Clients often think that putting their children’s names on their savings accounts, brokerage accounts, real estate and other assets, will accomplish tax savings and protect the assets in the event they need long-term health care. Nothing could be further from the truth. While putting a child’s name as a joint owner on an asset does avoid probate, the better option would be to name the child a beneficiary, which also serves the purpose of avoiding probate.
First, most assets are only protected for long-term health care/nursing home costs if the parents’ names are removed entirely from the account or property. Removing one’s name completely, as owner, has adverse gift tax consequences, subjects one to the five-year look back for medicaid, and also means you lose total control over the assets. Putting a child’s name on assets remedies the control problem, to some extent, but is fraught with other dangers.
Second, having your child become even a joint owner of assets, while giving the parent some degree of control, subjects the asset to equitable distribution in the even of divorce, since one-half of the account is usually considered an asset (for matrimonial purposes) of the child.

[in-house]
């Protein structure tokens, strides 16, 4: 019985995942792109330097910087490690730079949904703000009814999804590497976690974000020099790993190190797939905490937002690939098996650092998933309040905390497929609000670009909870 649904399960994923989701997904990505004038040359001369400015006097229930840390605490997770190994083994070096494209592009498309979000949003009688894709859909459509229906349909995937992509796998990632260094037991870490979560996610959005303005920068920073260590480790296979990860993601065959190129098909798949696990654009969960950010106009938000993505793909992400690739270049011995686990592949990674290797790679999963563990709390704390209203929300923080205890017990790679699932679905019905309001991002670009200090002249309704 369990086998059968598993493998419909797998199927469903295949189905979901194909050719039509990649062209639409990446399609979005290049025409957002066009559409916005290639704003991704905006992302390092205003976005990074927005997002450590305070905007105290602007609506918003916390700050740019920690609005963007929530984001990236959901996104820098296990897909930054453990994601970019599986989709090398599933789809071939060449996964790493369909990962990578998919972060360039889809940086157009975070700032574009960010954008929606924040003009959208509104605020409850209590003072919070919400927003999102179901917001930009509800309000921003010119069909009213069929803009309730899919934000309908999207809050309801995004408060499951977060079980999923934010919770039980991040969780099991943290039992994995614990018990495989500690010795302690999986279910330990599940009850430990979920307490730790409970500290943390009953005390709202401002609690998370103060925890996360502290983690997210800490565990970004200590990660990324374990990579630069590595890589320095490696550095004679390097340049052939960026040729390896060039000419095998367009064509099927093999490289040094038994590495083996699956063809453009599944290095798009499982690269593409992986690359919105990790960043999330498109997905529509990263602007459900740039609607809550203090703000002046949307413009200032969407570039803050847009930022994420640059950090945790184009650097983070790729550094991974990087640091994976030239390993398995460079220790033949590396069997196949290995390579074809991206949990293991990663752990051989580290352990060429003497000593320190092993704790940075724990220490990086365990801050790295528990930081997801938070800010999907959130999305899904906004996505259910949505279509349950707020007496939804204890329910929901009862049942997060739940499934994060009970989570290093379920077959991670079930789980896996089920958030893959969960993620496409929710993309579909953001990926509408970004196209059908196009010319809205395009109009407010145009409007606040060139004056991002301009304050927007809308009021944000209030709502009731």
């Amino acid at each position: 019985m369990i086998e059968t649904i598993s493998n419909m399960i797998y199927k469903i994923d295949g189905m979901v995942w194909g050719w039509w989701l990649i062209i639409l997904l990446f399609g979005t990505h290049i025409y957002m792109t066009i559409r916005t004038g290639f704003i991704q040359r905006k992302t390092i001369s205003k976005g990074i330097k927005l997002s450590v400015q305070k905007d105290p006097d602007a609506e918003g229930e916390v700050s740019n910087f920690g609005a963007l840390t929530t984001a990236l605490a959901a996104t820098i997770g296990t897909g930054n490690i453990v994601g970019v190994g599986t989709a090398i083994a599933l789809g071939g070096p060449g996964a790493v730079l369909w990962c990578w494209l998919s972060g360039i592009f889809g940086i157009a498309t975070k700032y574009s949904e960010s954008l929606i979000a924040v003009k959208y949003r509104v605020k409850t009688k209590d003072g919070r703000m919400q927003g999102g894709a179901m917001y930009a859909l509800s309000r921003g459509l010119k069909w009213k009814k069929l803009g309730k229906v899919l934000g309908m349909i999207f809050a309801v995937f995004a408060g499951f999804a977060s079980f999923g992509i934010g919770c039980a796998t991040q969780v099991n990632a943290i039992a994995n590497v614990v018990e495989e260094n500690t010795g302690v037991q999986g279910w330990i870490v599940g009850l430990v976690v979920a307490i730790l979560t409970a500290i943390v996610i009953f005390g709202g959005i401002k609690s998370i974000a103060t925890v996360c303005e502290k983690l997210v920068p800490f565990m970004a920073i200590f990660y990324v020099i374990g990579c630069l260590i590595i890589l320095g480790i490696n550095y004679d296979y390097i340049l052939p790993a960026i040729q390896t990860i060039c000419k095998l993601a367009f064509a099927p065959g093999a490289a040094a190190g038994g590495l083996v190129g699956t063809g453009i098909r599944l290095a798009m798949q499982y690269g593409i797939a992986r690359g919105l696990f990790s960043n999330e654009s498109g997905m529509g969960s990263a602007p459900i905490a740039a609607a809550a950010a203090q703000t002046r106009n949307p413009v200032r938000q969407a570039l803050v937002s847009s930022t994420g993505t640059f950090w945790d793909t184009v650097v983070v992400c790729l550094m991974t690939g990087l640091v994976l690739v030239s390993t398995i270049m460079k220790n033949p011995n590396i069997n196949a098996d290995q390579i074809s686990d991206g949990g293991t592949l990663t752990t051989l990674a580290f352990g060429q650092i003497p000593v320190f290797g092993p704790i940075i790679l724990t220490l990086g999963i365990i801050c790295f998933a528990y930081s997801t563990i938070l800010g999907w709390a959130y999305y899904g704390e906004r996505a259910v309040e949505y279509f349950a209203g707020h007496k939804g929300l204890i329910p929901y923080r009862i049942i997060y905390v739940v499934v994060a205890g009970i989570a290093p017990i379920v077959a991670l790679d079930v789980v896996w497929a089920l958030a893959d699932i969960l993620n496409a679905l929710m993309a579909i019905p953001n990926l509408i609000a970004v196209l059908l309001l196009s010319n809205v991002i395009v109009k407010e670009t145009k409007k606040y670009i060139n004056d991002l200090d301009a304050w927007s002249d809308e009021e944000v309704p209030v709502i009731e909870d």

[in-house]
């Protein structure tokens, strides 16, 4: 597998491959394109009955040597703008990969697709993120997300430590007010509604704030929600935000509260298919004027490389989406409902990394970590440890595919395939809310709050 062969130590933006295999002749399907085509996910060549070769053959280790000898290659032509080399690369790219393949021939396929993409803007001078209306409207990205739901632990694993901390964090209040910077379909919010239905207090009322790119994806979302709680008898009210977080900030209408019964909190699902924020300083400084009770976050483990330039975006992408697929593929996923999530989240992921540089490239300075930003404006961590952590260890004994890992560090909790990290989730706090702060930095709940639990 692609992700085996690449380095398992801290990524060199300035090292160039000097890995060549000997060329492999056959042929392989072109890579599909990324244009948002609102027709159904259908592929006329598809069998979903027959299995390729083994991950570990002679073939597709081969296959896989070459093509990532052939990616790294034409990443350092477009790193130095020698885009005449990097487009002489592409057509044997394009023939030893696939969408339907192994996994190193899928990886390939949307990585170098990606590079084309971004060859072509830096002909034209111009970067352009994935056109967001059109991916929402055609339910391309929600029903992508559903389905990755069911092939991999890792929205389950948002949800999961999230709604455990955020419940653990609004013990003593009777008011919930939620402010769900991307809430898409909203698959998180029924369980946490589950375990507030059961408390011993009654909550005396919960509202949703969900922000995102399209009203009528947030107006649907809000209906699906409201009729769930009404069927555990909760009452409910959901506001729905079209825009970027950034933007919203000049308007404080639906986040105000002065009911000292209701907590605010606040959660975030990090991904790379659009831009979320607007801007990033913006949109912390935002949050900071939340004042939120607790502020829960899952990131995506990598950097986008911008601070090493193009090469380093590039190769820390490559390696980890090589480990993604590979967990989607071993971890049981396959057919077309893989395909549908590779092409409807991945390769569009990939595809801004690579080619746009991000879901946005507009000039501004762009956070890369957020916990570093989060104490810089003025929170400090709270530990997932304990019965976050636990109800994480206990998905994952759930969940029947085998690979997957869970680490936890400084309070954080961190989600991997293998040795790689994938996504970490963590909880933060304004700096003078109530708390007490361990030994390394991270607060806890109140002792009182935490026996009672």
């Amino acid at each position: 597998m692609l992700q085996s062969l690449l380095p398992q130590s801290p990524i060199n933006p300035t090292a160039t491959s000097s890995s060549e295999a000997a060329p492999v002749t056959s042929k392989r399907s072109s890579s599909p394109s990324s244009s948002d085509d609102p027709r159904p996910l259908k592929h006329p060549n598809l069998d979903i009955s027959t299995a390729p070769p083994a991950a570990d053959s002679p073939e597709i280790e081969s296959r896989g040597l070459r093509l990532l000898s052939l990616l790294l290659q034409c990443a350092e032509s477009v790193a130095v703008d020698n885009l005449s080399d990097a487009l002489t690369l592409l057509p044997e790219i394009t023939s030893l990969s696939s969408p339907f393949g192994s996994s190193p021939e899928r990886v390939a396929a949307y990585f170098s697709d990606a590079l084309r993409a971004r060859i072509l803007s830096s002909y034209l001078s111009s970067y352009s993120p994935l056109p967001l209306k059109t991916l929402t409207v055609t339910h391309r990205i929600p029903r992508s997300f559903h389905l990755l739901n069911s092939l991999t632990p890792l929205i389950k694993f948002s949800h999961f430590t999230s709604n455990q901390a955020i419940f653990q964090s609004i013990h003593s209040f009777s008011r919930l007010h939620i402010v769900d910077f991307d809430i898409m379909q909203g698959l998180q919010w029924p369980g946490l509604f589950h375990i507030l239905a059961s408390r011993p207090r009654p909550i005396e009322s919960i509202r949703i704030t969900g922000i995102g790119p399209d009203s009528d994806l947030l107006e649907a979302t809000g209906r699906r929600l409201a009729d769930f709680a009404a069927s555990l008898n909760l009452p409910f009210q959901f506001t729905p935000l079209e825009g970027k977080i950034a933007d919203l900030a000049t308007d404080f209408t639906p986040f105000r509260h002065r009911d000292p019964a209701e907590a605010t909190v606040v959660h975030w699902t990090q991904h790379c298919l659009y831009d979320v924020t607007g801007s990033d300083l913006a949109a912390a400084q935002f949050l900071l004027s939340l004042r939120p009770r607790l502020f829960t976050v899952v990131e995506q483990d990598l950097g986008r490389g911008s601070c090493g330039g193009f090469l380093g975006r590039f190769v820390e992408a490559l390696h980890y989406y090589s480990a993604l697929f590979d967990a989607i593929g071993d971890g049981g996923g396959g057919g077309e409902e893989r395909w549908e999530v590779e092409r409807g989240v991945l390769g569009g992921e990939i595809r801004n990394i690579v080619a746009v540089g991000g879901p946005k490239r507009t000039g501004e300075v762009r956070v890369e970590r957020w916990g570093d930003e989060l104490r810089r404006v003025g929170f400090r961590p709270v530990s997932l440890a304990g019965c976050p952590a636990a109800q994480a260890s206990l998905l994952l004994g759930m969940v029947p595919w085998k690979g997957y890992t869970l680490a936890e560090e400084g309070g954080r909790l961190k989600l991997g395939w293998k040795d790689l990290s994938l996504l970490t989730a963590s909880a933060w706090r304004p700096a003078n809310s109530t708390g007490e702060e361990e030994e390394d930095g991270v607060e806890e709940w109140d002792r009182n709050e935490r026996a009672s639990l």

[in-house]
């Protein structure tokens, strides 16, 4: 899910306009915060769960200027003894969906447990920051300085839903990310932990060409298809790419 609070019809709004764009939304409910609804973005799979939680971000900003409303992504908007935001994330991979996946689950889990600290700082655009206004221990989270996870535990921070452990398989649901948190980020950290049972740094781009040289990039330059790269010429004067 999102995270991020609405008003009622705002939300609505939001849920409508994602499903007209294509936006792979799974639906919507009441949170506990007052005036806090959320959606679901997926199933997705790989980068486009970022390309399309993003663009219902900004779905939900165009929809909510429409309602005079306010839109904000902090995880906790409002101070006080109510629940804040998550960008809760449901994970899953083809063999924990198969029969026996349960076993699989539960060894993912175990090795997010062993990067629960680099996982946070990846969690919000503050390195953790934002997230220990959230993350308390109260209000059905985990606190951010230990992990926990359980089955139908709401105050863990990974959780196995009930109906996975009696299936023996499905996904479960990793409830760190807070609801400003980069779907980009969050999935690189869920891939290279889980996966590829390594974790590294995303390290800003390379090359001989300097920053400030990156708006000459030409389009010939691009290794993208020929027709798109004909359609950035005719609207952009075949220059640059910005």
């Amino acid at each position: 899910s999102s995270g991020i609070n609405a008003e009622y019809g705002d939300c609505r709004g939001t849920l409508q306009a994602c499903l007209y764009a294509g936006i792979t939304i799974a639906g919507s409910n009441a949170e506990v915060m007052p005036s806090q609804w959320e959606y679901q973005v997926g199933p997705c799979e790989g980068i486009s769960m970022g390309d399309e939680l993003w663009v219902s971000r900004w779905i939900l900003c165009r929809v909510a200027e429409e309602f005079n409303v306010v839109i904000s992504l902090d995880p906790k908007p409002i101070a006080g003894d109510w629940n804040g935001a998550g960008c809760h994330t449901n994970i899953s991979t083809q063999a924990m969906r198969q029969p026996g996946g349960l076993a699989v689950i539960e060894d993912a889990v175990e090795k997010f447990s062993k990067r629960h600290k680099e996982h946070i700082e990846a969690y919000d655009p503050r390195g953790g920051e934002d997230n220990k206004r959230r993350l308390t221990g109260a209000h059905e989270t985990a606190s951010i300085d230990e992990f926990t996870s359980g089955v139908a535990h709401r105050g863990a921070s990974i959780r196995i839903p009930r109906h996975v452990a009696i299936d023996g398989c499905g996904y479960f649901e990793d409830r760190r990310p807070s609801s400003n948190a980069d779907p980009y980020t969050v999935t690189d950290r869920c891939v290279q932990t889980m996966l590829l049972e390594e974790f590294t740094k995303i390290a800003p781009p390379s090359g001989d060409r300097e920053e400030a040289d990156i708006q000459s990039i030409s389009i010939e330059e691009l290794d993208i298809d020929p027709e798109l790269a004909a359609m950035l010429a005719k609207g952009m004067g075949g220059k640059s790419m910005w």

In the event your child is sued, because of a car accident, or for any other reason, his/her part ownership in the asset is subject to being levied against and, therefore, is at risk. In the event your child is forced to file for bankruptcy, once again, his or her part ownership of the property is considered an asset for purposes of the bankruptcy.
If your child is under the age of 18, and something happens to the parent prior to the child attaining the age of majority, it creates a serious problem, as a child under the age of 18 can not legally be the owner of an asset. This is an especially important reason why parents should not considering putting grandchildren as joint owners of their assets.
Lastly, making a child the joint owner of an asset means that at the death of the parent, the child will automatically pass to the child, regardless of the terms of the parents’ wills, as the asset passes by operation of law and essentially supersedes the terms of one’s will. If a parent has more than one child, putting one child’s name on assets may result in other children being treated unfairly. Many parents explain that the one child will share the inheritance with the others, when the parent passes, but that poses all sorts of tax and liability problems. Putting more than one child as a joint owner on an asset only serves to jeopardize the security of the asset further, as if any one child gets divorced, sued or goes bankrupt, the asset is at risk.
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